With just a few days before the Bengals' game against the Steelers, Lawson has one more item left in his weekly routine. To prepare for the upcoming matchup, Lawson first must find a way to take his mind off the game itself.
That's where floating comes in.
Lawson stands in front of a giant tank that resembles something from a sci-fi movie. He puts in earplugs and gets inside the tank, which is filled with warm water and 1,200 pounds of Epsom salts. The salt content in the water is high enough that Lawson can simply float on top of the water without any effort.
Soon he'll drift off to sleep in the soundproof room.
"I sleep in here a lot," Lawson said. "It might be a little scary if you close [the lid] because you might hear someone snoring in here."
"Floating," or the use of sensory deprivation tanks, has gained popularity in the past few years due to a number of high-profile athletes touting its benefits. 2016 NBA MVP Steph Curry is among the fans.
The tanks have been in use since the 1950s, and Olympic gold medalist Carl Lewis used them often while training for the 1988 Summer Games.
Lawson, who has 3.5 sacks this season, tries to make floating part of his weekly routine in addition to regular massages.
"It makes your body feel loose," Lawson said. "You're sitting in meetings all day, you're going to practice. Just to be able to relax your body completely, relax every muscle in your body, the Epsom salts are supposed to be able to be good for you anyway."
The float tank is designed for users to be able to enter a state of total relaxation. The theory is that a 45- to 60-minute session is equivalent to several hours of sleep and allows the body to feel more refreshed the next day.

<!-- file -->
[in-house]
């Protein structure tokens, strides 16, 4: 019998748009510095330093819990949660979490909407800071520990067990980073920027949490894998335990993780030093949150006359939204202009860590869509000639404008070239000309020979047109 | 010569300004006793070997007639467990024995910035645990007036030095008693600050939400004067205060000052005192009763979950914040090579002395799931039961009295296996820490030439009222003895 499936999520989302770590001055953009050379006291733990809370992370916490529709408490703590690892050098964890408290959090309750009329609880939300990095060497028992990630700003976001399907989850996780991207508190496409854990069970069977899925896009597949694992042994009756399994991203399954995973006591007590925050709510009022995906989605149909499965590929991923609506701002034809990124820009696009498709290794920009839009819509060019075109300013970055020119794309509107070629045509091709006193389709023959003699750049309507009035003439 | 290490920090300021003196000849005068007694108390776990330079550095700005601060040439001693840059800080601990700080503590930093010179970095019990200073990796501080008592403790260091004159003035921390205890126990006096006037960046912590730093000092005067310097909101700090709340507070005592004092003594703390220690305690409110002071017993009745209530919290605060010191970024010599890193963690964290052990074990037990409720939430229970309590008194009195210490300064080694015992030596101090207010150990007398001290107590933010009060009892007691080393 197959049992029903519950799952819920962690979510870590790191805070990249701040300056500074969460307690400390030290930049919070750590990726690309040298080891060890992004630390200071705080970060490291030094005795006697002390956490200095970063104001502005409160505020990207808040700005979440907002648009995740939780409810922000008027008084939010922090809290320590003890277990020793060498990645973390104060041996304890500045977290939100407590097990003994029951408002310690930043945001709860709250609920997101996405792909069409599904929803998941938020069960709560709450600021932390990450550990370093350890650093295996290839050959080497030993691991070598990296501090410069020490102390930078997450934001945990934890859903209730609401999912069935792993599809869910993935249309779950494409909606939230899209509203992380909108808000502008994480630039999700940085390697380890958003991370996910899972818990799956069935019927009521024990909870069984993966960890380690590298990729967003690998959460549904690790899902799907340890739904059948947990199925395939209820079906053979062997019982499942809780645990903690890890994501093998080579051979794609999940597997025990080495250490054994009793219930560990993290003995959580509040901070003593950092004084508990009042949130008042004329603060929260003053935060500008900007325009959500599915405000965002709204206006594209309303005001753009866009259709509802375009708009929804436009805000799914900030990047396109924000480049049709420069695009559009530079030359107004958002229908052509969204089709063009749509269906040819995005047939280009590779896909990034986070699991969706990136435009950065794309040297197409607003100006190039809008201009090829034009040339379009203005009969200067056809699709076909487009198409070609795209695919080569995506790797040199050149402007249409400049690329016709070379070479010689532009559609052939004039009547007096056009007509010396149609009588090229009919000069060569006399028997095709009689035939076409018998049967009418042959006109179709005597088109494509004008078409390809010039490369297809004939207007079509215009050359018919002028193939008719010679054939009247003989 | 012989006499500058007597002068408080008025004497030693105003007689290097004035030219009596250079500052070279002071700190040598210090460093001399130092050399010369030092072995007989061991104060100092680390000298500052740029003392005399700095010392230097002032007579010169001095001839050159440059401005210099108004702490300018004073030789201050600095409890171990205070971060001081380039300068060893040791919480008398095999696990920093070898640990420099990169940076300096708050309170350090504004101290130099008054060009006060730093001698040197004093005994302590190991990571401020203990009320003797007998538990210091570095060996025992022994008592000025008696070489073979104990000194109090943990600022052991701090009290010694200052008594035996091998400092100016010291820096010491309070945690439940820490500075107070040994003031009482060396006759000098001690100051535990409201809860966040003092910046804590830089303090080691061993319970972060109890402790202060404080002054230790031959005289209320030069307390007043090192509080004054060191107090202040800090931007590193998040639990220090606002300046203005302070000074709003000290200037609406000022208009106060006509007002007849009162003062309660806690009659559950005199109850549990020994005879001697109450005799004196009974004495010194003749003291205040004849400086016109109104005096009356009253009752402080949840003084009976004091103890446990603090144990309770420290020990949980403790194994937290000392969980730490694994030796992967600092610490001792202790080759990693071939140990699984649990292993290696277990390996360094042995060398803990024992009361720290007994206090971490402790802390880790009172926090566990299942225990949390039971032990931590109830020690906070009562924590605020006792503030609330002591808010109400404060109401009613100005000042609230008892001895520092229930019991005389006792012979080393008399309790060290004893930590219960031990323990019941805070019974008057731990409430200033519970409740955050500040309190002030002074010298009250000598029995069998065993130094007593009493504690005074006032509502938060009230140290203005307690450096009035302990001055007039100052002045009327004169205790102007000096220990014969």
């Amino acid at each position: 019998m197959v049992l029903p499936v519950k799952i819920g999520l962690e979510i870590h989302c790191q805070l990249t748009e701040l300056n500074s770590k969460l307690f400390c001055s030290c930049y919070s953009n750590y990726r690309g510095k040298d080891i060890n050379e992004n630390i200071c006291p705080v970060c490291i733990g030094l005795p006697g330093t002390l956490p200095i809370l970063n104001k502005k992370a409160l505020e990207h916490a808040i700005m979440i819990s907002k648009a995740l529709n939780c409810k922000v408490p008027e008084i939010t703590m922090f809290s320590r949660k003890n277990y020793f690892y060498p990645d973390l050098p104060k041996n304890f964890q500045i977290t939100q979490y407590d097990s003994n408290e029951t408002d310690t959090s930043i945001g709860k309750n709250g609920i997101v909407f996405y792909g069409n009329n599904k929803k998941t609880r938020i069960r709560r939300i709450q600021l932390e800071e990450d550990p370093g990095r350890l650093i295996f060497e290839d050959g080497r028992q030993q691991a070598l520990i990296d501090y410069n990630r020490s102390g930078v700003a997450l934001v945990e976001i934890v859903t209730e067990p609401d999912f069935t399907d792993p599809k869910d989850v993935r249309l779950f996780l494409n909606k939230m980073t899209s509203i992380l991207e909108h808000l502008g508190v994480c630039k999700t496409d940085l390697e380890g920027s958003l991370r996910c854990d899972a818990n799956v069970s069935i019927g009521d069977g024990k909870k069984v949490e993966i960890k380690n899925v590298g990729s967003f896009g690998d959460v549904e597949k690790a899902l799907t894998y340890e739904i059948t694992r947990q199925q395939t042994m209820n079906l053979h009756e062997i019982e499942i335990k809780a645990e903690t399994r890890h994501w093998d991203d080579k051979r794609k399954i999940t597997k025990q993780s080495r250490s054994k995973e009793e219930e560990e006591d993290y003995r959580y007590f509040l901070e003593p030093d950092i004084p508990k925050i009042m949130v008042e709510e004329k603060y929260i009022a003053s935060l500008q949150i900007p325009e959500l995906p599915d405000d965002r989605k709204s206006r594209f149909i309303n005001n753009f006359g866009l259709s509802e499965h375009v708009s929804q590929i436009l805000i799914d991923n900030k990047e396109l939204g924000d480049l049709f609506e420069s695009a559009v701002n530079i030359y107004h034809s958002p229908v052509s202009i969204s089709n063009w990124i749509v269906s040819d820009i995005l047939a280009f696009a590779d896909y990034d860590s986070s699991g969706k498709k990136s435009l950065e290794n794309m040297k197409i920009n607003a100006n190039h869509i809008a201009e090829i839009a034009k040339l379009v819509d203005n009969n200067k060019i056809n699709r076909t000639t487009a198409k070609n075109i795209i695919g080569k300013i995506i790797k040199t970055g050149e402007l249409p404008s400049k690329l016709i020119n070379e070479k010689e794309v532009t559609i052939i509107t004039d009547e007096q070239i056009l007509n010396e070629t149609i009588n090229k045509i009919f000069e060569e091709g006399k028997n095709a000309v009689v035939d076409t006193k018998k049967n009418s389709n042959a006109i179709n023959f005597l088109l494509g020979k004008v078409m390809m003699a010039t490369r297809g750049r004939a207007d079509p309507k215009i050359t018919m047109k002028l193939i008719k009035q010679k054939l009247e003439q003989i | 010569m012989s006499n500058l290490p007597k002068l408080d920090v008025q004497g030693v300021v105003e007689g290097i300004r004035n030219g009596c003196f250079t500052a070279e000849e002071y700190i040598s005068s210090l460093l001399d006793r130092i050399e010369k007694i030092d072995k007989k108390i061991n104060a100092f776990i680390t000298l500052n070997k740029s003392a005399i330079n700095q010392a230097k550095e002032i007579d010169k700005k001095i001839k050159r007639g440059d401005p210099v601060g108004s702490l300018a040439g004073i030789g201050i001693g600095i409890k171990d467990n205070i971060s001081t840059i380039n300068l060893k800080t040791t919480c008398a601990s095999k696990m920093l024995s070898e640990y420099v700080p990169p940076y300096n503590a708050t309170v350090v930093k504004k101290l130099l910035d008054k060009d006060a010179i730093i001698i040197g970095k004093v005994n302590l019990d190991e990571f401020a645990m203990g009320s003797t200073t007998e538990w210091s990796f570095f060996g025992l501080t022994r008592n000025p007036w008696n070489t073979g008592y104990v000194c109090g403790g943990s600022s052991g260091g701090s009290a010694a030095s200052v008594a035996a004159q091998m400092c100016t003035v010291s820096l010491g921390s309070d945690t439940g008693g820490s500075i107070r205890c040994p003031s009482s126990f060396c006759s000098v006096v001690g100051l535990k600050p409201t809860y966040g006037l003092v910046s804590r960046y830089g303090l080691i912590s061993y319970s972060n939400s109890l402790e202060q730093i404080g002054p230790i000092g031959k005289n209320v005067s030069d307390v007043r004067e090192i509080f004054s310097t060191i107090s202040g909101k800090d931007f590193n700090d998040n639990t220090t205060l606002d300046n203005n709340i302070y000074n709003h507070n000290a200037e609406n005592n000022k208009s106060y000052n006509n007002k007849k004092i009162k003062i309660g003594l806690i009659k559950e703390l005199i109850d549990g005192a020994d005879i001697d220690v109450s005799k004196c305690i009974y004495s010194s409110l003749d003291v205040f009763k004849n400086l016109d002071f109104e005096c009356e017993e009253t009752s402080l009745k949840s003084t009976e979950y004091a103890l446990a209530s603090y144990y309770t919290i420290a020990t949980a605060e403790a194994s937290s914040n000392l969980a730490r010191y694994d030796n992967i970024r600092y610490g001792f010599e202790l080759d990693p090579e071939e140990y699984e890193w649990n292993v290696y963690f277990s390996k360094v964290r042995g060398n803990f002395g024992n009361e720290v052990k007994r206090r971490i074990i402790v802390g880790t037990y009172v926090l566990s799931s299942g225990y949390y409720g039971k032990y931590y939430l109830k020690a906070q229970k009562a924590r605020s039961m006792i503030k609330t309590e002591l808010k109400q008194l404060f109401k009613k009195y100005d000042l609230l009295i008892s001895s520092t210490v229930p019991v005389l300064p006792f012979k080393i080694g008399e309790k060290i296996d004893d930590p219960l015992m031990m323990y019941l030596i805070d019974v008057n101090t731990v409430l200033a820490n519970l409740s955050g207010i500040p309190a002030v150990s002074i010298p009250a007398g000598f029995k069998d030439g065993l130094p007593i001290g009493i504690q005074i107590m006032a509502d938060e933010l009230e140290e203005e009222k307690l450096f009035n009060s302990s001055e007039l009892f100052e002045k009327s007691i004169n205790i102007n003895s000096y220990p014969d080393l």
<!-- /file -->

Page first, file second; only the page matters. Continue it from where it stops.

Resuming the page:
"I feel like, along with massages, it gets all of the soreness and stress and built-up blood from little bruises throughout your body," Lawson said. "It’s also supposed to be equivalent to four hours of extra sleep. I really like what the float tank does, relaxing my body, making me feel flexible."
But it's certainly not for everyone. The user has to be able to embrace the relaxation aspect to get the full effect. Bengals coach Marvin Lewis said several of his younger players, who are always on their phones, probably wouldn't like it.
"You have to be able to handle peace and quiet," Lewis said. "And the guys who can't handle peace and quiet can't stay in there. ... You have to be able to separate from your device."
Lewis laughed when he said that the famously quiet Geno Atkins, the Bengals' star defensive tackle, was one of the players who has embraced floating the most.
"He loves it," Lewis said. "And that's because it's so quiet."
The Patriots and Lions have several players using the tanks, although Lions rookie tight end Michael Roberts said he remembers needing some time to warm up to it.
"It took a lot of mental toughness," Roberts said. "You're just kind of floating there. It's dark. It's warm water. It's warm air. You might get claustrophobic if the water is over your chest. It might get hard to breathe. That's kind of how it was for me. ... The saltwater kind of got in my face, so my eyes were burning. I actually did get out, showered and got back in. I made myself get back in. It was like, I paid for it, I'm going to see what it's like."
Many of the Bengals found out about floating from cornerback KeiVarae Russell, who is known in the locker room for trying every recovery technique -- from acupuncture to cryotherapy. Russell got Lawson and several others to give it a try and even promoted floating on his social media account.
"It's hard not to like. It's an intriguing thing, you just lay down and float," Russell said. "For as much muscle as I've had, even in high school, I've never floated, I just sink once I get in the water. So that was the first time I've ever floated in the water. I liked it ...
"If you're in tune with yourself and you believe in energy and all that, you'll be good. ... But if you're just waiting for something to change or something to happen, you'll be bored."